By BARBARA ROBERTSON
John Nelson in 1982 at Robert Abel and Associates. (All images courtesy of John Nelson.)
“I was pulled to cinema and movies like a moth to the flame.” —John Nelson
By BARBARA ROBERTSON
“I was pulled to cinema and movies like a moth to the flame.” —John Nelson
One foggy night in June, John Nelson was driving near Santa Monica when he spotted a soccer game in the distance.
“I pulled over and started taking pictures of the soccer players in the fog, backlit by the lights,” he says. “That’s me with a camera. I’m constantly taking pictures. Thousands. Wherever I am. The camera is part of my body. When I look through the lens, I’m thinking but not thinking. I find the composition and go with it.”
He didn’t know then that those photos would help him land the job as overall Visual Effects Supervisor for Blade Runner 2049, which in turn would lead to an Oscar and a BAFTA Award for visual effects, among other honors.
“At the end of working on Point Blank, the producers asked me if I’d be interested in their next movie, a sequel to Blade Runner,” Nelson says. “I said, ‘Are you kidding me?’ To offer that to a visual effects supervisor who loves science fiction – it’s the Holy Grail. I had to meet Denis [Villeneuve, director]. When I did, I showed him [the photos of] the soccer players that I had shot at night. We hit it off, and we made the movie.”
Foggy photos aside, Nelson also brought to the table a 35-year award-winning career as a feature film visual effects supervisor, a career during which he has received three Oscar nominations and an Oscar for supervising Ridley Scott’s Gladiator.
Raised in a Detroit suburb, Nelson was obsessed with cinema and movies as a child. He even worked as a head usher in a movie theater as a teenager.
“I was pulled to cinema and movies like a moth to the flame,” he says.
But when he enrolled at the University of Michigan, he was encouraged to enter as a pre-med student by his father, a research chemist in the auto industry, and his mother, a nurse. After two years, he told his father he wanted to change majors and study filmmaking.
“He said, ‘You’ll never make a dime. I’ll not pay for it,’” Nelson says.
Undaunted, Nelson applied for and received a full scholarship and, because the university didn’t have a film degree, crafted a program himself with art, speech and television production classes. He was on his way. Nelson became an apprentice to a cameraman in the university’s television center after graduating, and began making 16mm films.
“I submitted the films to festivals and won some awards, so I decided to go to California and look for a job,” he says. When he arrived, one of the people he called was Douglas Trumbull, VES. He somehow convinced Trumbull’s assistant to put the call through.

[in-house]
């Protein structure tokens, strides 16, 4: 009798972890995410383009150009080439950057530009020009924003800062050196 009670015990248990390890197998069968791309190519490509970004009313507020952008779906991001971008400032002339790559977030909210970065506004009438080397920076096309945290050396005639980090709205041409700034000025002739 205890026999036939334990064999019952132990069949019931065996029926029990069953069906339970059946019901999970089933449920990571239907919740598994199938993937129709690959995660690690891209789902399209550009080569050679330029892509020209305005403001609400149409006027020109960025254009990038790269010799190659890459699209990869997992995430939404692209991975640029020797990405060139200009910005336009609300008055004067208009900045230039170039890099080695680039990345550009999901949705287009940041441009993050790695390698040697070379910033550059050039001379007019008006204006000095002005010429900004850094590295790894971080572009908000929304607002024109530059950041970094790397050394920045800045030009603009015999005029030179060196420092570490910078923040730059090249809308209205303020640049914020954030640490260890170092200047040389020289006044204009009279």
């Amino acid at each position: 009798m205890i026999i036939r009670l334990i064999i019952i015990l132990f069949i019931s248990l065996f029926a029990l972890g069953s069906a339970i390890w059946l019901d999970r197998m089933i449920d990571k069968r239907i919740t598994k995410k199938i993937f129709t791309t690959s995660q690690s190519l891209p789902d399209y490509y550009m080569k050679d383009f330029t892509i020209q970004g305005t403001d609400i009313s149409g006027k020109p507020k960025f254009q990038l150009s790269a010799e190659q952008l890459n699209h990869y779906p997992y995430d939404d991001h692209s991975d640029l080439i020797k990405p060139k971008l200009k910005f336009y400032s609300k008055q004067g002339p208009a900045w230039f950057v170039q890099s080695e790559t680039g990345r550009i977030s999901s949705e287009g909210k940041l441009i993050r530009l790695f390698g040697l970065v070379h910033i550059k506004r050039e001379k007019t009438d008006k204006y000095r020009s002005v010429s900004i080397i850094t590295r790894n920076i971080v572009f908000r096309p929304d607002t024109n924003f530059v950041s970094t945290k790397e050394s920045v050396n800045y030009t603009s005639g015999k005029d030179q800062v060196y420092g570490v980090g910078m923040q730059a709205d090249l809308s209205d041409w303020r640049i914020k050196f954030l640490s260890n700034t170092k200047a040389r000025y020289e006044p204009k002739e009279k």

“I talked to him for 15 or 20 minutes, and he was very helpful,” Nelson says. “He asked me if I was in the camera union. When I told him I wasn’t, he said I should talk to Robert Abel.”
That was in 1979. Robert Abel & Associates was an innovative and award-winning production studio specializing in television commercials, and a pioneer in the use of computer graphics. When Nelson called, they happened to need a cameraman. They told him if he could show up the next day and load a particular camera, they could use him. He did, and was hired.
“I moved from Detroit to L.A. with my girlfriend, now my wife, and became a cameraman on the night shift,” Nelson says. “After two, two and a half years, I said to Bob Abel, ‘You know, I find this computer stuff interesting.’ It was just the beginning of vector graphics coming out of aerospace and architecture. Bob was a quick decision maker. He said, ‘OK. Here’s a job due in two weeks. We’ll see how you do.’”
It was a commercial for American Airlines. Nelson became the technical director, and the commercial was a success. After that, he worked on hundreds of TV commercials at Abel, sharing a cubicle with John Hughes, who would found Rhythm & Hues, and working on award-winning commercials with Steve Beck. In 1987, after eight years at Abel as technical director, animator and cameraman, Nelson received a job offer that took him to Germany for two years.
“I was asked to help set up the company Mental Images,” he says. Mental Images was a Berlin-based software company that created the Mental Ray rendering software. The company also had a computer animation division that used the software for production. Visual effects supervisors John Andrew Berton Jr. and Stefen Fangmeier also worked in the animation division at that time.
“My wife and I lived in Europe for two years,” Nelson says. “It was a wonderful experience, but a bit of a culture shock. I was used to the way we made decisions in L.A., which was pretty quick. One of the wonderful things about the people in Germany is that they’re careful, meticulous and very deliberate. I worked my ass off.”